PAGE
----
01/28/2005 12:00AM

Journey carries Ramseys to the top

Ken and Sarah Ramsey accept one of their two Eclipse Awards for 2004 on Monday in Beverly Hills. Ramsey horses, which included turf champion Kitten's Joy and Breeders' Cup Classic runner-up Roses in May, won 84 races and more than $5.8 million last year.

On a muddy day at the races, you might glimpse Ken Ramsey barefoot in the winner's circle, his suitpants rolled to mid-shin. The man does not miss his horses' win pictures, and rather than soil his shoes, he will remove them before grabbing a lead shank from a groom to guide his horse to a soggy photo. Last Monday in Beverly Hills, Ramsey did have on shoes - black to match his tux and tie - but the same breakneck enthusiasm welled up when he and his wife, Sarah, were announced as the Eclipse Award-winning owners for 2004. Ramsey thrust a fist into the air, nearly jumping from his chair. At another table, Mike Gill sat downcast. After finishing a distant second to Juddmonte Farms in the 2003 balloting, Gill, who easily led the nation's owners in wins and earnings last year, thought this might be his time. Instead, he was outpolled, 100-79, by the Ramseys. Neither man was born anywhere near the Thoroughbred racing establishment. Ramsey's life story flies right out of a Horatio Alger novel. He was born in the poor Kentucky mining town of Artemus, where his bright mind showed at school. Ramsey chugged through college and the Naval Reserves, and he soon had a firm grip on his bootstraps. An early foray into real estate made him wealthy; a later venture in the cellular telephone industry broke the bank.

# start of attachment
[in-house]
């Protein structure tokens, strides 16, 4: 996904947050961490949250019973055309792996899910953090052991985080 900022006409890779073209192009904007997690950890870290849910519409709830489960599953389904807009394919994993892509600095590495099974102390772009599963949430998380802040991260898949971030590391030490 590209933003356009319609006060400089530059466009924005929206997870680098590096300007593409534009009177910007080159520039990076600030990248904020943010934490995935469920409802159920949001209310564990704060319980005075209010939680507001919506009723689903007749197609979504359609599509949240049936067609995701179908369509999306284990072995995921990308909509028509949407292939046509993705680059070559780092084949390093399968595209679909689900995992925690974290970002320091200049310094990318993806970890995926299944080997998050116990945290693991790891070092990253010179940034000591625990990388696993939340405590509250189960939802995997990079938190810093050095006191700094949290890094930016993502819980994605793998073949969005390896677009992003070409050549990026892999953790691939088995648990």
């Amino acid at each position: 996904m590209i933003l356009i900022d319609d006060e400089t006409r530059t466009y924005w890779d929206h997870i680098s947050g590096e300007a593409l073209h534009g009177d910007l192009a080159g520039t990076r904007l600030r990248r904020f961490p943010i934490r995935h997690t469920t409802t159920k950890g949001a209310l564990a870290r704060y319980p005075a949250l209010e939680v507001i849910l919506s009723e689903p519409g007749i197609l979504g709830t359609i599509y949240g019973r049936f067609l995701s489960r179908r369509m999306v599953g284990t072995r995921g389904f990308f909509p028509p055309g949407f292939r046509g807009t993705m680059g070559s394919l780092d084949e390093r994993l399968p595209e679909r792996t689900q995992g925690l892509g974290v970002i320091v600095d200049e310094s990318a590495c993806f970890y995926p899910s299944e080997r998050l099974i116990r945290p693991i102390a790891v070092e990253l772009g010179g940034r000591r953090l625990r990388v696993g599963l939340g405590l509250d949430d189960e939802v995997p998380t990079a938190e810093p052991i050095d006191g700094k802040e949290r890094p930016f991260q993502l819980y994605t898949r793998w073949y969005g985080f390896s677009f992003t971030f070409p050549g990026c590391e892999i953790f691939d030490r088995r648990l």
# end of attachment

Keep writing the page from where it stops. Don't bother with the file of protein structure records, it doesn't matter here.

Ramsey attended the 1953 Kentucky Derby and traces his racing love to that day. In the mid-1960's, he bought his first horse, a claimer he has described as "blind in one eye" and walking "with a three-legged limp."

Last year's models, many trained by Dale Romans and Bobby Frankel, were cut from a different cloth. All told, the Ramsey horses won 84 races and more than $5.8 million in purses during 2004. Three made it to the Breeders' Cup, but there Ramsey had one of his few disappointments in a remarkable season. Nothing to Lose, winner of the Grade 1 Shadwell Mile, finished up the track in the Breeders' Cup Mile while Roses in May was second in the Classic and Kitten's Joy was second as a strong favorite in the Turf. But Kitten's Joy was still named champion turf horse of 2004 by virtue of sparkling Grade 1 wins in the Secretariat and the Joe Hirsch Turf Classic. And in mid-summer, with the Ramsey runners in the midst of a tremendous surge, Roses in May captured the Grade 1 Whitney at Saratoga. Roses in May came by way of auction, but Kitten's Joy and Nothing to Lose were bred and raised on the Ramseys' farm outside Lexington, Ky. There are stallions, broodmares, lay-ups, and young horses at the farm; add in their racing stock, around 60 strong last year, and the Ramseys were into the Thoroughbred business to the tune of about 275 horses last season.

Ramsey roots mightily for each of them and has been known to back up his sympathies at the betting window.

"I just don't like to fail," he said last summer. "I hate it."

Ramsey's ultra-competitive nature landed him in hot water late last year, when he offered a rival trainer a payoff to scratch her horse from a race at Turfway Park. Ramsey badly wanted one of his horses to draw into the race from the also-eligible list. The horse is by the Ramseys' stallion Catienus, and Ramsey was pushing to make Catienus the 2004 leading first-crop sire by wins. Ramsey was fined $25,000 and suspended for a week, a dark moment in a glittering season.

Repentant and apologetic when Kitten's Joy was announced as turf champion, Ramsey had bounced back by the time he was handed the award for leading owner. And there is nothing surprising there; Ramsey has never stopped pushing forward.

Kenneth and Sarah Ramsey